Six Steps for effective Contractor Credit Control

Credit control needn’t be a tricky business for contractors, simply by following a few easy, logical steps you can ensure your client has received the invoice and that it will be paid promptly.  Detailed below are six simple steps to effective credit control for contractors.  In this example we will assume your company is operating on “standard” 30 day payment terms, if your terms are different feel free to adjust the timings as needed.

Step 1

Place a “friendly” call to the client - Between 7 and 14 days after the invoice has been issued.

The aim of this call is to confirm with the client that the invoice has been received and that it will be paid on or preferably before the due date.  In addition this call serves two other important functions.

  1. If the client has any queries or issues that may delay payment they are very likely to raise these with you now, giving your company plenty of time to rectify or correct any problem well before payment is due.
  2. This call is also a great opportunity to get some feedback from the client as the work will (hopefully) still be fresh in their minds. It can also give you a good lead in to any future projects the client may be planning.

Step 2

Send a statement of account. On the due date.

Most businesses send statements of account at the end of the month to clients and it is a great way to remind the client the invoice is due, without actually “chasing” the payment directly.

As statements are so widely used in business a client is extremely unlikely to have any objections to receiving one.

Step 3

Email the client a brief but polite message regarding payment of the invoice seven days past the due date.

90% of the time late payment of an invoice is down to a clerical or administration error and it is very unlikely to be an indicator of insolvency at the client.  So stay calm and professional and endeavour to get a firm date for payment. Remember at this point your payment terms have been exceeded, so don’t be fobbed off with excuses.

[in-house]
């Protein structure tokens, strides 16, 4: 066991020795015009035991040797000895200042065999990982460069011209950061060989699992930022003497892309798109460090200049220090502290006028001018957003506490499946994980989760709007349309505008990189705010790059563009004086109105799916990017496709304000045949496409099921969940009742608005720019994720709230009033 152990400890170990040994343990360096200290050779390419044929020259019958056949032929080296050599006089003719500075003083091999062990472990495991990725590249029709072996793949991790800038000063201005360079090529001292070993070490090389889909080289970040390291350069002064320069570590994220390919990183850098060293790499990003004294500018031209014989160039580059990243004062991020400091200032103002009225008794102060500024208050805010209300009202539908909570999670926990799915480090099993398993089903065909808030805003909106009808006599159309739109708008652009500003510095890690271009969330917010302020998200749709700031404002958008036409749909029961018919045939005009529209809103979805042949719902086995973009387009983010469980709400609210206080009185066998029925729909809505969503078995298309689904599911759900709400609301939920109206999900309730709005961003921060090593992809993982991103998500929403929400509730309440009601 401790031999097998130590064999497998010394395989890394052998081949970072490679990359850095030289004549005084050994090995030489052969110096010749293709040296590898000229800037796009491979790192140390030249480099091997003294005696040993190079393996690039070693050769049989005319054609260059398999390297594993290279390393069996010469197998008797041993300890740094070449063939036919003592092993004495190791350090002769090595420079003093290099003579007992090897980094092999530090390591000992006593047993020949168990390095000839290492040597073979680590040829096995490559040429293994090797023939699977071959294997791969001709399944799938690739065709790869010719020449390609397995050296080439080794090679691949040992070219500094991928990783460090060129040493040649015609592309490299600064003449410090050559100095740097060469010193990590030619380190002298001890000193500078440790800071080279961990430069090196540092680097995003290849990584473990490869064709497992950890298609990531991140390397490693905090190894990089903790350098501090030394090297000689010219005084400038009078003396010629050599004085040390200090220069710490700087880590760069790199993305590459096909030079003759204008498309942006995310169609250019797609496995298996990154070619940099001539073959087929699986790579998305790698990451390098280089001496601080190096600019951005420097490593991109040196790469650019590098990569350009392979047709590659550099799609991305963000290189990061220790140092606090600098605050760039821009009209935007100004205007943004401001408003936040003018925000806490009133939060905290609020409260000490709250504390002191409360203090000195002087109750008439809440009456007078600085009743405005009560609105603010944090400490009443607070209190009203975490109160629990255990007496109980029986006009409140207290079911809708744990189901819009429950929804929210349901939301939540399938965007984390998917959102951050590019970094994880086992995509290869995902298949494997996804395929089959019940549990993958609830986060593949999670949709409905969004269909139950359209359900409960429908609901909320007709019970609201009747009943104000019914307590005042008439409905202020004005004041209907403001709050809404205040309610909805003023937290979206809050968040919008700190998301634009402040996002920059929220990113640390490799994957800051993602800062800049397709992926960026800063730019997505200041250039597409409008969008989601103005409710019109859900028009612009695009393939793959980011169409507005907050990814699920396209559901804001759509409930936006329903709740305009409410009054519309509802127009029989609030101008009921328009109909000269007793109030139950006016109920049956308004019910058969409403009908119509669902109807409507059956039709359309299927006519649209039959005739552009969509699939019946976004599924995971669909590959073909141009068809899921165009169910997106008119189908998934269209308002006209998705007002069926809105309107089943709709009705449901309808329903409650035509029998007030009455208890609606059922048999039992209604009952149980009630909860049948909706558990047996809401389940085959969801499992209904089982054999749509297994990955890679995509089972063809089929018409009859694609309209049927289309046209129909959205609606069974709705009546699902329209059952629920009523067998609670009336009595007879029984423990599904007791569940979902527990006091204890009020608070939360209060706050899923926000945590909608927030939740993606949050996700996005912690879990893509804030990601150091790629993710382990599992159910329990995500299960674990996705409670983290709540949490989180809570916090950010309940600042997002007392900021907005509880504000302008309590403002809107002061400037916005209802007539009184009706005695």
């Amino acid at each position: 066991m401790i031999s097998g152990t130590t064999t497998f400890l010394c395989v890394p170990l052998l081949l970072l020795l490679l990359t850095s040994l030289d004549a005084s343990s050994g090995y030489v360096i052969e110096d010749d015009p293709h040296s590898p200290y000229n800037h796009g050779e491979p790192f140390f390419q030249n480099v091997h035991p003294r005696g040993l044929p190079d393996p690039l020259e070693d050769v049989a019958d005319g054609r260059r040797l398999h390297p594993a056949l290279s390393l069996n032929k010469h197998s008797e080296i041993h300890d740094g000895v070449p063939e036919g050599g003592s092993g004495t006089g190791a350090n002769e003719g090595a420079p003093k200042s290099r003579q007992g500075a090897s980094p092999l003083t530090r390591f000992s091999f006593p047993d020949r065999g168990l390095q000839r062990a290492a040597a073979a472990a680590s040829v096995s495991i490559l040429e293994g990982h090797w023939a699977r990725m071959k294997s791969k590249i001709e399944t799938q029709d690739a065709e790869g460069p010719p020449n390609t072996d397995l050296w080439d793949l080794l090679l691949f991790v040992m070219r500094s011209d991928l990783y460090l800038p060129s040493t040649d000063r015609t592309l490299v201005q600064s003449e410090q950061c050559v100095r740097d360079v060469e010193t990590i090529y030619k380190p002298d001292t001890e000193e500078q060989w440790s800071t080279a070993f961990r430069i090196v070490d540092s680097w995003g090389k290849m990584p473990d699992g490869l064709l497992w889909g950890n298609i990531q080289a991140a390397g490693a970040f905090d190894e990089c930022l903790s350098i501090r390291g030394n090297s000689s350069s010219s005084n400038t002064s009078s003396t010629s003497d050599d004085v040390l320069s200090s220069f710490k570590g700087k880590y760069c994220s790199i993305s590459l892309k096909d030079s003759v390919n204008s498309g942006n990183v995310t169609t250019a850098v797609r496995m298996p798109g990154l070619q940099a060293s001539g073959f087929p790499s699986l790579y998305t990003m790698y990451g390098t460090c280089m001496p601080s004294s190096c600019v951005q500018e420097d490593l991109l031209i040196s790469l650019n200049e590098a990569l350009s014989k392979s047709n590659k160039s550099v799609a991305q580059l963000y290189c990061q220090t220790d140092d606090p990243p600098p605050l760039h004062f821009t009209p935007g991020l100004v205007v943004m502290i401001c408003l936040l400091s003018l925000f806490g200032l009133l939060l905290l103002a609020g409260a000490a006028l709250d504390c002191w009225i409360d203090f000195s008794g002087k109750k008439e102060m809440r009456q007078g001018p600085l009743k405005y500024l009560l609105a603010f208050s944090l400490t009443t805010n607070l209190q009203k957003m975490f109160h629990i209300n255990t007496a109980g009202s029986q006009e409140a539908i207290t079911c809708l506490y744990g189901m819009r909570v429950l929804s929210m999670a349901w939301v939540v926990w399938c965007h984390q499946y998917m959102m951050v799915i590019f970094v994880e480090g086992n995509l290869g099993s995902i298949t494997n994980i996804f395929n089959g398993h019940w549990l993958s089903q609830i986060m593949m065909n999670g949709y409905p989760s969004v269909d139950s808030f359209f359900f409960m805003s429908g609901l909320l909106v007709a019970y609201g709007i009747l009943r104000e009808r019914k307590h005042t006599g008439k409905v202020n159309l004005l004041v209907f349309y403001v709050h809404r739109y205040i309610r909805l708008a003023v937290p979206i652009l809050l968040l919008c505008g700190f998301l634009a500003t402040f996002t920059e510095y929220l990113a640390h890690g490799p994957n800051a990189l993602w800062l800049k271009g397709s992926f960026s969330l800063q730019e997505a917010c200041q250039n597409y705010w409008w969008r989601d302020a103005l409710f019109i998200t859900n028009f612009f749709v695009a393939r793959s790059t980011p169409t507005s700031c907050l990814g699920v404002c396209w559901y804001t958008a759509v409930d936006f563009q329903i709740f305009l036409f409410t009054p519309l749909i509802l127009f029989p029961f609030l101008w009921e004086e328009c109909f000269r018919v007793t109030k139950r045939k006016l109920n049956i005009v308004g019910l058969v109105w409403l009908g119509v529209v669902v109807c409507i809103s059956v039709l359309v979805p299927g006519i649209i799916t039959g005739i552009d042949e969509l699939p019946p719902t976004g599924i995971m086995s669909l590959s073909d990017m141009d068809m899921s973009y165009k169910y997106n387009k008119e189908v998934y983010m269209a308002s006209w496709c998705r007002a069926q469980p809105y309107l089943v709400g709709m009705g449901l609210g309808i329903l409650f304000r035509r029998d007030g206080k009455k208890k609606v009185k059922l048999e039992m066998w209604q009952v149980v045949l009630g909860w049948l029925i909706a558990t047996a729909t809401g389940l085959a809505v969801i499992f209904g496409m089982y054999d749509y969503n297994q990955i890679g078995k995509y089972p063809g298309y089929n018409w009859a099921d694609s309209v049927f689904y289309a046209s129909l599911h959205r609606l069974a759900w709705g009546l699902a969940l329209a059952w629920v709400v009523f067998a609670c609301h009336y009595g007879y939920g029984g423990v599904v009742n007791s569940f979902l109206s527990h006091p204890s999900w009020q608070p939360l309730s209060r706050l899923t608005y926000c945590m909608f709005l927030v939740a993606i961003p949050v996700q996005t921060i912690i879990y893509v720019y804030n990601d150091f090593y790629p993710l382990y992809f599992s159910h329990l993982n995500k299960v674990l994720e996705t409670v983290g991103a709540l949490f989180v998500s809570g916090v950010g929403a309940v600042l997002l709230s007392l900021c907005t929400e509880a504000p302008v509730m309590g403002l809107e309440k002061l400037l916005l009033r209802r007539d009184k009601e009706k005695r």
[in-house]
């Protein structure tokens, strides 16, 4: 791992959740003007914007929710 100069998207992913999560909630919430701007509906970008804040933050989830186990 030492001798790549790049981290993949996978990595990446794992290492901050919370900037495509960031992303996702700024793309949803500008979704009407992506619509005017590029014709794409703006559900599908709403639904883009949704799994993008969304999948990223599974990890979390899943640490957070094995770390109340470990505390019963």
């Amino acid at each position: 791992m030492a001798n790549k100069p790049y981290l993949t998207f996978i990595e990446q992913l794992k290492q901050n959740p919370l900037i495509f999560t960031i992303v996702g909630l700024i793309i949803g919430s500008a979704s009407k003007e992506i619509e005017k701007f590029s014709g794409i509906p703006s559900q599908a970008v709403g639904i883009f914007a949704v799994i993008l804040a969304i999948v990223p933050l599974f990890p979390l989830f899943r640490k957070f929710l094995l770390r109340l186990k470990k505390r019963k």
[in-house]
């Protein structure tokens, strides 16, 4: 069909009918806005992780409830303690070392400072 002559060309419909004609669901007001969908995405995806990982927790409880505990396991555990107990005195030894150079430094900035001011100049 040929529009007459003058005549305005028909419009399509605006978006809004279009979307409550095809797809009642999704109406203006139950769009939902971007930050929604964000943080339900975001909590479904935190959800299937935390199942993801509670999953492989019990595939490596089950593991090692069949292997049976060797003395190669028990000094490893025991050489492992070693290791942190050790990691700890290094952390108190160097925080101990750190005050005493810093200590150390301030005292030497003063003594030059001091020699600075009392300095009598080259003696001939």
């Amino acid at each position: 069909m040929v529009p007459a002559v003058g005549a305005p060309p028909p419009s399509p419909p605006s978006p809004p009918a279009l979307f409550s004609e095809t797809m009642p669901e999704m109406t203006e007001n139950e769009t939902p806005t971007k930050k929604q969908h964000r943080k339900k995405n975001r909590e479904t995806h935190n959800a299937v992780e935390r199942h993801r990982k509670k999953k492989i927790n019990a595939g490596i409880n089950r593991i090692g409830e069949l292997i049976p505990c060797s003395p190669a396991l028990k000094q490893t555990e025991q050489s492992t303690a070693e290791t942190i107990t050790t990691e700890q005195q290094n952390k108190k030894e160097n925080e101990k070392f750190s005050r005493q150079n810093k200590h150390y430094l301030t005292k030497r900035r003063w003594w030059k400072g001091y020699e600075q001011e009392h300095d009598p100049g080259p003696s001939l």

Step 4

Call the client 14 days past due date.

When a client is overdue it is absolutely essential that you stay in regular contact to ensure your invoice is settled as quickly as possible.  Out of sight is often out of mind and contractors who do not chase up unpaid invoices can often find they are at the bottom of the payment list, especially if other creditors are pressing for payment.

If the client does not have a compelling reason for non-payment it is imperative that you secure a payment date as soon as possible.

Remember if you have ongoing work for this client your next invoice is due very shortly.  Always aim to reduce cashflow risk by not allowing customers to forcibly extend your payment terms.

Step 5

Stay in touch - 21 days overdue from the payment date.

If your client has not paid your invoice in the 51 days since it was issued chances are they are deliberately delaying payment for some reason.  They could be struggling with insolvency or they could just be habitual late payers, but either way it is up to you to make sure that your unpaid invoice is never far from their minds.

By staying in regular contact with the client by phone and email you make it difficult for the client to ignore your invoice.  Remember business is business and you are doing absolutely nothing wrong in collecting monies that are rightfully due.

Step 6

Take recovery action when 30 days overdue or more

Bad debts kill profitable businesses. Dramatic? Yes, but it doesn’t make it any less true.  Every day profitable and successful businesses are forced into insolvency through a lack of cashflow caused by late or non payment of invoices.  If a single bad debt at the wrong time can kill an SME what would the impact be on your company and you personally?

When your invoice remains unpaid the worst thing you can do is wait, every delay radically increases the likelihood that an unpaid invoice will be written off as a bad debt.  As such it is absolutely essential that you take appropriate action to recover your monies as soon as possible.

To find out what the options are available to your business moving forward you may want to read our piece “how contractors can get paid, if all else fails” also available here ContractorUK.

Article contributed by Adam Home, of debt recovery specialists Safe Collections.

Tuesday 13th November 2012